WEWY's battle system is very unique and mostly great. Battles are fought against the Noise, which take the forms of animals such as wolves, frogs, kangaroos, and several other beasts. In battle, Neku is controlled on the bottom screen and his partner fights on the top screen. Of course Neku uses the pins you equip for him, and you control him with the stylus. Top screen combat involves using the D-pad to navigate through a combo map, and by certain means (depending on your partner) you can unlock a powerful fusion attack. The combat takes some getting used to because you are expected shift your attention between screens periodically, which can be pretty challenging. The top screen goes to automatic controls after a few seconds without your input, though, which is good because sometimes the lower screen combat is very fun and exciting and you might even forget the other part of the battle exists at times. Overall the battle system is unique and fun, but definitely takes some getting used to.

And the battle system isn't the only somewhat complicated thing about WEWY; actually the entire game is pretty complex and confusing at the start. You are quickly introduced to the game's battle system, pins, trends, and other concepts one right after the other, barely allowing you to ease yourself in. Even near the middle of the game you are being introduced to new things or new twists on established concepts. Once you grow accustomed to the game, though, its intricacy becomes something to be appreciated rather than something too complicated, because the depth is eventually part of what makes it so enjoyable.

WEWY only has one save file per game card, which is somewhat disappointing. However, the game is loaded with replay value that more than makes up for this slight hindrance. The main quest takes roughly 15-20 hours to complete, and the story will keep you hooked all the way through. After you beat the game, you can revisit any chapter of the story you want, and each chapter has a few bonus missions to clear. These involve destroying particular types of noise and collecting special items, which is really quite fun and challenging. You also continue the game with all your stats, items, and pins, which makes it all the more enjoyable. Top all that off with a bonus chapter that ends when you want it to and you get a game that's fun and rewarding to replay.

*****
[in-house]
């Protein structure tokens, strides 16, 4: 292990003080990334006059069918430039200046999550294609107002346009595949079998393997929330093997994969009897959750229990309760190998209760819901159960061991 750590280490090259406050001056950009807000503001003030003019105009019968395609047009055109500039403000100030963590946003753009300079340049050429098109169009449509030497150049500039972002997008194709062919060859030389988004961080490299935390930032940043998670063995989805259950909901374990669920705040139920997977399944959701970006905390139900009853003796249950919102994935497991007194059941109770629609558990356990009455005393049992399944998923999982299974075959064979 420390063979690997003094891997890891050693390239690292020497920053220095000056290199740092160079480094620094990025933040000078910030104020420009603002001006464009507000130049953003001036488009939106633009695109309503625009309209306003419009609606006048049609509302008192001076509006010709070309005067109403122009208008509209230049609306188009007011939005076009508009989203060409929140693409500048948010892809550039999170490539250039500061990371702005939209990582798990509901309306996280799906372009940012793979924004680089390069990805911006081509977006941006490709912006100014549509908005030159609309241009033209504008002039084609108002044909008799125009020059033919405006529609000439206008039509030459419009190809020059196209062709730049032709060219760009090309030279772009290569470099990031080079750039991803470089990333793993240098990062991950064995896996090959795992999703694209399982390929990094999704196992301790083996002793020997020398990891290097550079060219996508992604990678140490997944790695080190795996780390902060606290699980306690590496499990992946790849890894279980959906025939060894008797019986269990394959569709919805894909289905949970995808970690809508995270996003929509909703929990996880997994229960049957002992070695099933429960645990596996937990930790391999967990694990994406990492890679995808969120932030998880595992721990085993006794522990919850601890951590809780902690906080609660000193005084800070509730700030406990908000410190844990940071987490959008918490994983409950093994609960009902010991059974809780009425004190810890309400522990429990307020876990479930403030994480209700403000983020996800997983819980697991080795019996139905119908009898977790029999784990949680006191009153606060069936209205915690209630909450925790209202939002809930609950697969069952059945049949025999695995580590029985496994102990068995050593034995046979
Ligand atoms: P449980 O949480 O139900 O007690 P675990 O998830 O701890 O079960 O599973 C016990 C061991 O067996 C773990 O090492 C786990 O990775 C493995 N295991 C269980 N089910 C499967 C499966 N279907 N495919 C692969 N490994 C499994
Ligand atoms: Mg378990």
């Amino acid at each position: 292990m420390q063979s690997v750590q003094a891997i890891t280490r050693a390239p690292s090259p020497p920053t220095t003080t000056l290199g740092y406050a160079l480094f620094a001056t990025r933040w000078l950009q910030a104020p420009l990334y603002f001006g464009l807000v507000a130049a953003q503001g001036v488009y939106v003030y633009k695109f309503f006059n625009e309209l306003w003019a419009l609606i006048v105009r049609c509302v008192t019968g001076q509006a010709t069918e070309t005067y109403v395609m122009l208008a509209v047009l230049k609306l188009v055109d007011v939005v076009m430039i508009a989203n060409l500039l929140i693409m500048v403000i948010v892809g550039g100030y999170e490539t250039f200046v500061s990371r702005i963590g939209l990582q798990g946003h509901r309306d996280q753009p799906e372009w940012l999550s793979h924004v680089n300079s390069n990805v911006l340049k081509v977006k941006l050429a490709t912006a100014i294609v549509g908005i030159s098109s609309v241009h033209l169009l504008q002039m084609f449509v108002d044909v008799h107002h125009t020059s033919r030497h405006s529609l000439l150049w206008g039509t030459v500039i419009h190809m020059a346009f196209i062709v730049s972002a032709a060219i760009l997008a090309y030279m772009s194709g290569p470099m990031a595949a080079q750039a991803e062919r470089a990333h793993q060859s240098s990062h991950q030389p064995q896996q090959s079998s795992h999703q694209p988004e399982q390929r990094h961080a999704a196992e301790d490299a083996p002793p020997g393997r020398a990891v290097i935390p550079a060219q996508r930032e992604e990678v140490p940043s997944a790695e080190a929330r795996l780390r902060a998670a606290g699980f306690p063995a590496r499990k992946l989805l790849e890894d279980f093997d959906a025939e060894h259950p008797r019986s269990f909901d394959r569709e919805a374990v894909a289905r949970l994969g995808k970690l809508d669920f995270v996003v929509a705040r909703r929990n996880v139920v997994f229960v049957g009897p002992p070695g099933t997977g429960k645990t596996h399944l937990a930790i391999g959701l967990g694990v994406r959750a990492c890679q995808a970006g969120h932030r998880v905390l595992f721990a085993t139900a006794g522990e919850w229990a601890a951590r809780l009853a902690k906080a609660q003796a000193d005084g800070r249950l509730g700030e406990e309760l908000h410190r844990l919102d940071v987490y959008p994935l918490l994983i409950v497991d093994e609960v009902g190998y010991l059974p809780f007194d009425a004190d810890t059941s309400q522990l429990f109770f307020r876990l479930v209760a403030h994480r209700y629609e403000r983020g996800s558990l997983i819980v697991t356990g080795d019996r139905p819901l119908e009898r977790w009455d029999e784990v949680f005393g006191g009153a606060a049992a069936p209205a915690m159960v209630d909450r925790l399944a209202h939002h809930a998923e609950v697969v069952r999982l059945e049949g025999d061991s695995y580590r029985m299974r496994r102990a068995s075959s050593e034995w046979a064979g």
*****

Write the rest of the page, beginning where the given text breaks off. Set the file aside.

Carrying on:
Another very noteworthy feature of WEWY is its difficulty system. There are four basic difficulty levels to unlock (easy, normal, hard, and ultimate) which makes the Noise more or less powerful. However, to add an extra layer to the difficulty customization, you can lower your level at any time. This makes your HP go down considerably, but playing on level 1 also greatly increases the amount of pins enemies drop. So dropping your level and playing as a weaker character is actually very rewarding and adds an extra layer of challenge for those looking for it.

The DS isn't exactly struggling to host great RPGs at this point in its life, seeing as it has plenty for any fan of the genre, but WEWY is something much different than your typical RPG. It incorporates the traditional elements of the genre with new twists, making it a very refreshing experience like none you have played before. The elements all add up wonderfully to make WEWY an intriguing and exciting game for the DS.

Positive:
+ incredible story and great characters
+ modern theme is worked with very well
+ great use of the DS' capabilities
+ battles are enjoyable and exciting
+ lots of depth
+ tons of replay value on top of the lengthy story
+ impressive difficulty system

Negative:
- early control issues and sheer complexity make it difficult to start the game

LAST WORD: WEWY is one of the best DS games available, and is a very unique and exciting RPG. Next time you're looking for an RPG for your DS, look no further than WEWY for something fresh, gripping, and fun.

9.1/10

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Other reviews for The World Ends With You (Nintendo DS)

    Stylish, Upbeat, Fun 0

    The cast.I heard a lot about The World Ends With You when it was called It's A Wonderful World. After reading several articles, my interest was piqued. While my brain could still not comprehend the insane dual screen battles by just reading articles, I knew I had to get my hands on this. Well, I finally did, and it has gone beyond and above my expectations. The World Ends With You is definitely one of the best games on the Nintendo DS; its music, style, gameplay, and story all draw you into the ...